honest men, who go to seek fortune by their side. In the Constitutionnel of 20th inst., and on the Here, then, is a subject for useful meditation for same day in the Journal des Debats, there are ar
that laborious but timid population, enemies of ticles on California, in which the worst aspects organize themselves, which forms the immense
anarchy, but who do not know how to unite and are presented by the former, the best by the other. majority of the French society, and who have left, General Riley's proclamation is expounded and more than once, the country without defence, to praised by both. The Constitutionnel treats the the hands of a few bold conspirators. plan of the St. Francisco Assembly as revolutionary.
Allow me to translate for you a paragraph The Moniteur of yesterday morning contains of each.
the official report from the Council of State, in
From the Constitutionnel. the case of M. Lesseps, the late envoy or comIf the attempt of General Riley succeeds, he will missioner of France. It censures and condemns preserve the rights and maintain the authority of the his conduct and treaty in the severest terms, and central power. Part of the population has already assigns the reasons of this judgment in detail. It adhered to his proclamation, and consented to pur- pronounces that he entirely violated his instrucsue the plan he has indicated to them. But the lions, and signed a convention of which the stipuprovincial assembly of St. Francisco refuses hin lations were contrary to the interests and dignity the right of taking such a step; it protests against of France. The Constitutionnel of this day has the union of civil and military power, and proposes in its turn, that the different districts should elect another article on the Canadian question. It is delegates for a convention, which should give to treated as still pregnant with danger for Great California a definitive constitution, without refer-, Britain, and interest for the United States.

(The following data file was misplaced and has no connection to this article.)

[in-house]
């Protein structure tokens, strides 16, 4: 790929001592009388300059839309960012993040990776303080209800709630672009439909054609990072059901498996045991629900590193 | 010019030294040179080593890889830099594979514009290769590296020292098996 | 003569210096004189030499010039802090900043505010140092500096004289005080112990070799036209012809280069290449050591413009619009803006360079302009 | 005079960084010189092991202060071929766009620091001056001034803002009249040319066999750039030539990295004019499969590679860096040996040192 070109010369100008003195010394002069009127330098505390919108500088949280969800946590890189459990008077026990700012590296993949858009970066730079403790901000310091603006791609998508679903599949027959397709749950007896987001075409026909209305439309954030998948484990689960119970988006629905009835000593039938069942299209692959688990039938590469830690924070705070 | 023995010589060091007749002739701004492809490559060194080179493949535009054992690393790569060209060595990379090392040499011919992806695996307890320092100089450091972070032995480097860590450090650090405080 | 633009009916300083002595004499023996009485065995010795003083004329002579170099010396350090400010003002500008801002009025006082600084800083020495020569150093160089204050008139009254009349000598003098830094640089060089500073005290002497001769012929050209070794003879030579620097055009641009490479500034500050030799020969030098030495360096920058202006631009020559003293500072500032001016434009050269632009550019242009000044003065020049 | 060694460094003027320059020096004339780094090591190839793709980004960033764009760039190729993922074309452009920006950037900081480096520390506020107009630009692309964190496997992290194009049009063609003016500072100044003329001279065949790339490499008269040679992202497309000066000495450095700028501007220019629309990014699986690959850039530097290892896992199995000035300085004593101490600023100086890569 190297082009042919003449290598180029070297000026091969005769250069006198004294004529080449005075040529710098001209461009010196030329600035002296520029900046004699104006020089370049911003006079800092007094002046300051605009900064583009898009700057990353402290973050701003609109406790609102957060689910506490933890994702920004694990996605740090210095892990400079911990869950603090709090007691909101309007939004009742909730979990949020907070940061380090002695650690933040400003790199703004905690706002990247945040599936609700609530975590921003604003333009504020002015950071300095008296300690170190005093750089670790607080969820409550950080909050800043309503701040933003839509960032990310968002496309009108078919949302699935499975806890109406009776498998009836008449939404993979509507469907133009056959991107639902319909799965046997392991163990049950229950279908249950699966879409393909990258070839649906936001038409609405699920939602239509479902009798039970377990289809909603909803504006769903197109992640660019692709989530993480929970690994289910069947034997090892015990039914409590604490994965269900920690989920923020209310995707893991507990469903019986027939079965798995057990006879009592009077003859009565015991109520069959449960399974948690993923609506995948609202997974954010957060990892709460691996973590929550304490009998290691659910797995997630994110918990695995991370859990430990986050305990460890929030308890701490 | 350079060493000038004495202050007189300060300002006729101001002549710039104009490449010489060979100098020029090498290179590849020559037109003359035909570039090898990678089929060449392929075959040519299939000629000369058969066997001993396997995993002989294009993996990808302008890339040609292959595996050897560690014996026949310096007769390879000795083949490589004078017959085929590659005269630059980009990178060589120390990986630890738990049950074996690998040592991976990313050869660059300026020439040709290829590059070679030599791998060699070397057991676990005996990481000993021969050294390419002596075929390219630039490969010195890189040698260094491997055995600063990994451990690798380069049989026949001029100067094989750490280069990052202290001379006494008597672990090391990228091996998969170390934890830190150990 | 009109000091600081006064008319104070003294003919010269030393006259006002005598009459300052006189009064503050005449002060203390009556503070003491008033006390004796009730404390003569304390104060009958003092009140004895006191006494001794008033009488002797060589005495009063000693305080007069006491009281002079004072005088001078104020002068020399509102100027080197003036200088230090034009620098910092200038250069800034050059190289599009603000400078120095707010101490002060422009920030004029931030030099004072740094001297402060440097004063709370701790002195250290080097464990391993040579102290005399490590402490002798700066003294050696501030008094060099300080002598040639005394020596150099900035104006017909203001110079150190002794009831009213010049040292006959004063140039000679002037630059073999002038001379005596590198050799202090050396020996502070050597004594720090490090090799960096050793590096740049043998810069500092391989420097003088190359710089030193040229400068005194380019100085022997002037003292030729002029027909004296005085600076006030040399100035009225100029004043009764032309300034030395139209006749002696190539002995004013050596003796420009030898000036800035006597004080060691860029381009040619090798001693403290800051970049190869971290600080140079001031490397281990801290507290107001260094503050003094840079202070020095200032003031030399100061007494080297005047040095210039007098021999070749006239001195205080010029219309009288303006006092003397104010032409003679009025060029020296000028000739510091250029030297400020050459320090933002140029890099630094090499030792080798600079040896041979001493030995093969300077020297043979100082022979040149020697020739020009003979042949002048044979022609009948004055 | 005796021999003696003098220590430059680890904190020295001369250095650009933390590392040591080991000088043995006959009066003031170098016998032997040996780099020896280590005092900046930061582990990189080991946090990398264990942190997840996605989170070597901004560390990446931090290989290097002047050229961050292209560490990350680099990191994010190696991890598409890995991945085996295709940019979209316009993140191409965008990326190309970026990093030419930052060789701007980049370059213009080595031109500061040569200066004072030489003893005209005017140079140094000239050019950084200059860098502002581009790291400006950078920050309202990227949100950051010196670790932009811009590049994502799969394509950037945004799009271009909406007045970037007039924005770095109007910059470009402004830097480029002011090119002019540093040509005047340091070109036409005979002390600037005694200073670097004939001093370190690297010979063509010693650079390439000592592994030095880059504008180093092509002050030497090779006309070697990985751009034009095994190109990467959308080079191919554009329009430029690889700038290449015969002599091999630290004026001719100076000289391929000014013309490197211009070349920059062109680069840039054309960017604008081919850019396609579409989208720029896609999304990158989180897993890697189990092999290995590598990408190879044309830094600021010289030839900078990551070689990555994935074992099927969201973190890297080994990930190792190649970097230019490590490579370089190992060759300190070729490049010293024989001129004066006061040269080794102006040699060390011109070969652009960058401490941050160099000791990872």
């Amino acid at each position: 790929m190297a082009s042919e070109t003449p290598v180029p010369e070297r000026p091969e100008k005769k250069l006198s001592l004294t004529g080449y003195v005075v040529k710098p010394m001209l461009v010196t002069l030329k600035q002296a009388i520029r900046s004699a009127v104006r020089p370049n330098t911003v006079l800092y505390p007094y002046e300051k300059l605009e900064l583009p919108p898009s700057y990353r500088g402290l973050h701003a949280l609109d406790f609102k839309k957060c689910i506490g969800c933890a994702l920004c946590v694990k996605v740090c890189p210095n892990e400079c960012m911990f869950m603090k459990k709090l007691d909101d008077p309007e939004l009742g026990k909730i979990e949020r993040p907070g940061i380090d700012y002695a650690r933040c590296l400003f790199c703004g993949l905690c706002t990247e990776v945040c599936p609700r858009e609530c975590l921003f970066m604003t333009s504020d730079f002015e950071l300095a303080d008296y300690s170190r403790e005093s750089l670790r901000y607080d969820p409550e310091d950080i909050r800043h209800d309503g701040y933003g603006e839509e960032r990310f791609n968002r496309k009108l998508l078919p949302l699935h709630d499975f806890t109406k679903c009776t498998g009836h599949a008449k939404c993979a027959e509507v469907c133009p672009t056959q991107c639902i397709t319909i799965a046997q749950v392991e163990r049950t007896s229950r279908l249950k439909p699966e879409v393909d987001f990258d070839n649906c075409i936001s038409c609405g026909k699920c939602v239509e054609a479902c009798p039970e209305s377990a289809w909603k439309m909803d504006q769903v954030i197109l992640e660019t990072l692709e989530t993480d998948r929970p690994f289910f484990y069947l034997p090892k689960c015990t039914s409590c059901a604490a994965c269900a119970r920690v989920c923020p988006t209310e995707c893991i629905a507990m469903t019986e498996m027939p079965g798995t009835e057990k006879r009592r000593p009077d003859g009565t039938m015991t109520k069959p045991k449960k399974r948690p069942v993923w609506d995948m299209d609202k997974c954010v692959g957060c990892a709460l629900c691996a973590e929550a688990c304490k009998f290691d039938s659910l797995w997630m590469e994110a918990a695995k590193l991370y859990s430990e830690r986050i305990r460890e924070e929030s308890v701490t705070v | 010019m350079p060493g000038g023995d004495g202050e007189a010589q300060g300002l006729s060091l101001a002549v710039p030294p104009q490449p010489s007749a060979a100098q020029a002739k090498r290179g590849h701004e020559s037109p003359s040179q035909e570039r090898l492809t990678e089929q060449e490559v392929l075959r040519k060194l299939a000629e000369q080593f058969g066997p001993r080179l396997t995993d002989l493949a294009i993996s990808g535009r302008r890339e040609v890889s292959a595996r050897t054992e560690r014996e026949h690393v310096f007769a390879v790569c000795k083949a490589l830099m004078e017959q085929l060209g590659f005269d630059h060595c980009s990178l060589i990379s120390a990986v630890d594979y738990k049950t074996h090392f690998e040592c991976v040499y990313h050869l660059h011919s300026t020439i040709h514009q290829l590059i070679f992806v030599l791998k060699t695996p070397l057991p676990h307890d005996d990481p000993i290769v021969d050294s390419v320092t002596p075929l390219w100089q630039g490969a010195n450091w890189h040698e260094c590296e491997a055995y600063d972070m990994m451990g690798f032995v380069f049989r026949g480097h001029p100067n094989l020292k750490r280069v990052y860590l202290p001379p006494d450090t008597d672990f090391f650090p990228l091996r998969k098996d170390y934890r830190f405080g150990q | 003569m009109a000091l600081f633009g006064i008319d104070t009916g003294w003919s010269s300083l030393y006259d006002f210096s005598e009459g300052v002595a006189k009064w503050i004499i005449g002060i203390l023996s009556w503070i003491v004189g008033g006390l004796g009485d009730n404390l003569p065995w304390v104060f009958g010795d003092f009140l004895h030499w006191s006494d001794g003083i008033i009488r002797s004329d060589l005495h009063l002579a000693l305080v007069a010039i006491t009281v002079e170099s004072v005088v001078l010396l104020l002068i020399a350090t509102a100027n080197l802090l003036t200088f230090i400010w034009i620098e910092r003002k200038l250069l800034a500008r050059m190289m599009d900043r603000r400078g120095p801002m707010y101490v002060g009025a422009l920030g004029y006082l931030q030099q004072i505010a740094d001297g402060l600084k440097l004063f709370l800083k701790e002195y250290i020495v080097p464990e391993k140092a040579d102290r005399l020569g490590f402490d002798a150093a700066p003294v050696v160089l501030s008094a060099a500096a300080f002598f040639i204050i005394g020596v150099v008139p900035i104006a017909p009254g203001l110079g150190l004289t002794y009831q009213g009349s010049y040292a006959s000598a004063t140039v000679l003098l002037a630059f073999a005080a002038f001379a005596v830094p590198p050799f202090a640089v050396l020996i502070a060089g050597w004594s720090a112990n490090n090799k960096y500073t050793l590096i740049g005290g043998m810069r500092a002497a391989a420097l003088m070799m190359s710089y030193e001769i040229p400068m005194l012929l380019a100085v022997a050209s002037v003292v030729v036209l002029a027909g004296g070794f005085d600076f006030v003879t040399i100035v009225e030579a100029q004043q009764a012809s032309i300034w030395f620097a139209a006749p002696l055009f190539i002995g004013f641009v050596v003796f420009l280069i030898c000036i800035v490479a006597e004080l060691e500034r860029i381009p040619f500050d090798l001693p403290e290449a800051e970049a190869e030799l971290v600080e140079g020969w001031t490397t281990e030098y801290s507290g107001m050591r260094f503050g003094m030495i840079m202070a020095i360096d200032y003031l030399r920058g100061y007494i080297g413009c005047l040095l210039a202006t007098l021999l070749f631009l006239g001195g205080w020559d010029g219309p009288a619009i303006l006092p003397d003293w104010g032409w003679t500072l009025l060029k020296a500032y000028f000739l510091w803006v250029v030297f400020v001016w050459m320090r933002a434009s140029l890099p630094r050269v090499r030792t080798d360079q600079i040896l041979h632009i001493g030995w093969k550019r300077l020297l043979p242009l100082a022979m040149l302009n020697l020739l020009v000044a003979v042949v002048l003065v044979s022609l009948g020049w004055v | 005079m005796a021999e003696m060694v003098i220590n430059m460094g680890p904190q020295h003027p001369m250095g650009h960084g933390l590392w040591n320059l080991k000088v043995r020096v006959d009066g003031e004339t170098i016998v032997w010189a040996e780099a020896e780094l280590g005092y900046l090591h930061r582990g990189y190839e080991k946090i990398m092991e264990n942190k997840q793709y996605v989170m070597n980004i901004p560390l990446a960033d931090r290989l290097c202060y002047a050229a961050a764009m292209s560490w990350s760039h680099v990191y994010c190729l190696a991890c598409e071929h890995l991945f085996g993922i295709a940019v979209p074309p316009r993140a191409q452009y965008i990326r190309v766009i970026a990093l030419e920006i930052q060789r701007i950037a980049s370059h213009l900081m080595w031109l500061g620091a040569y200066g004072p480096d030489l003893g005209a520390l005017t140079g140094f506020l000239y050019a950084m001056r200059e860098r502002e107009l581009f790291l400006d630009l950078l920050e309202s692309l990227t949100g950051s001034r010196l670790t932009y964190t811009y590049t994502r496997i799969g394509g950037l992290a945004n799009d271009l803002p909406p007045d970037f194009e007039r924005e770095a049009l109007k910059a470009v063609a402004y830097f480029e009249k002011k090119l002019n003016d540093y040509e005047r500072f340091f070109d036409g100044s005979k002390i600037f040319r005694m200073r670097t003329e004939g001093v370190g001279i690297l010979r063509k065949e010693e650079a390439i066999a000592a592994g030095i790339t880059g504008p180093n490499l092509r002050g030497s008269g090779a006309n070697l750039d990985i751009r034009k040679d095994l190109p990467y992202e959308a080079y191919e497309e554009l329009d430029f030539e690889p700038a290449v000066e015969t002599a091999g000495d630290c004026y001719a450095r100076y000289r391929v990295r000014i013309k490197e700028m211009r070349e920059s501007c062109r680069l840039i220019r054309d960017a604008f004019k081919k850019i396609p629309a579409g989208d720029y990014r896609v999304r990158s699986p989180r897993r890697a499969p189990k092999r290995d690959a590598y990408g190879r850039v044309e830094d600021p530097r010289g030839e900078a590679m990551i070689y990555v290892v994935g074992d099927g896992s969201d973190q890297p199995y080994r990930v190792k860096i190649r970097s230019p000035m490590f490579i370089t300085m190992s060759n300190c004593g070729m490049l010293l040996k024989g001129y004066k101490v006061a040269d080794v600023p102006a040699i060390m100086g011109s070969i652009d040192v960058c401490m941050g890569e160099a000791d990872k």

Aug. 1st.—Mr. Agnew sayd to me this morn- he sayd in ye morning ; and, in writing down y. ing, somewhat gravelie, “ I observe, cousin, you heads of his speech, to kill time, a kind of resentseem to consider yourselfe the victim of circum- ment at myselfe came over me, unlike to what I stances.' “And am I not?”' I replied. “No," had ever felt before ; in spite of my folly about he answered, “ circumstance is a false god, unre- my curls. Seeking for some trifle in a bag that cognized by the Christian, who contemns him, had not been shaken out since I brought it from though a stubborn yet a profitable servant.”. London, out tumbled a key with curious wards“ “ That may be alle very grand for a man to doe,' I knew it at once for one that belonged to a cerI sayd. “Very grand, but very feasible, for a tayn algum-wood casket Mr. Milton had recourse woman as well as a man," rejoined Mr. Agnew, to dailie, because he kept small change in it ; and “and we shall be driven to the wall alle our lives, I knew not I had brought it away! 'T was unless we have this victorious struggle with cir- worked in grotesque, the casket, by Benvenuto, cumstances. I seldom allude, cousin, to yours, for Clement the Seventh, who for some reason which are almoste too delicate for me to meddle woulde not have it ; and soe it came somehow to with ; 'and yet I hardlie feele justified in letting Clementillo, who gave it to Mr. Milton. Thought soe many opportunities escape. Do I offend ? or I, how uncomfortable the loss of this key must may I go on?-Onlie think, then, how volunta- have made him! he must have needed it a hunrilie you have placed yourself in your present un- dred times ! even if he hath bought a new casket, comfortable situation. The tree cannot resist yo | I will for it he habituallie goes agayn and agayn graduall growth of yo moss upon it; but you to ye old one, and then he remembers that he lost might, anie day, anie hour, have freed yourself ye key the same day that he lost his wife. I from the equallie graduall formation of yo net that heartilie wish he had it back. Ah, but he feels has enclosed you at last. You entered too has not the one loss as he feels the other. Nay, but tilie into your firste—nay, let that pass—you gave it is as well that one of them, tho' y lesser, too shorte a triall of your new home before you shoulde be repaired. 'T will shew signe of grace, became disgusted with it. Admit it to have beene my thinking of him, and may open y® way, if God dull, even unhealthfulle, were you justified in for- wills, to some interchange of kindnesse, however saking it at a month's end? But your husband fleeting. gave you leave of absence, though obtayned under Soe I sought out Mr. Agnew, tapping at his false pretences.- When you found them to be studdy doore.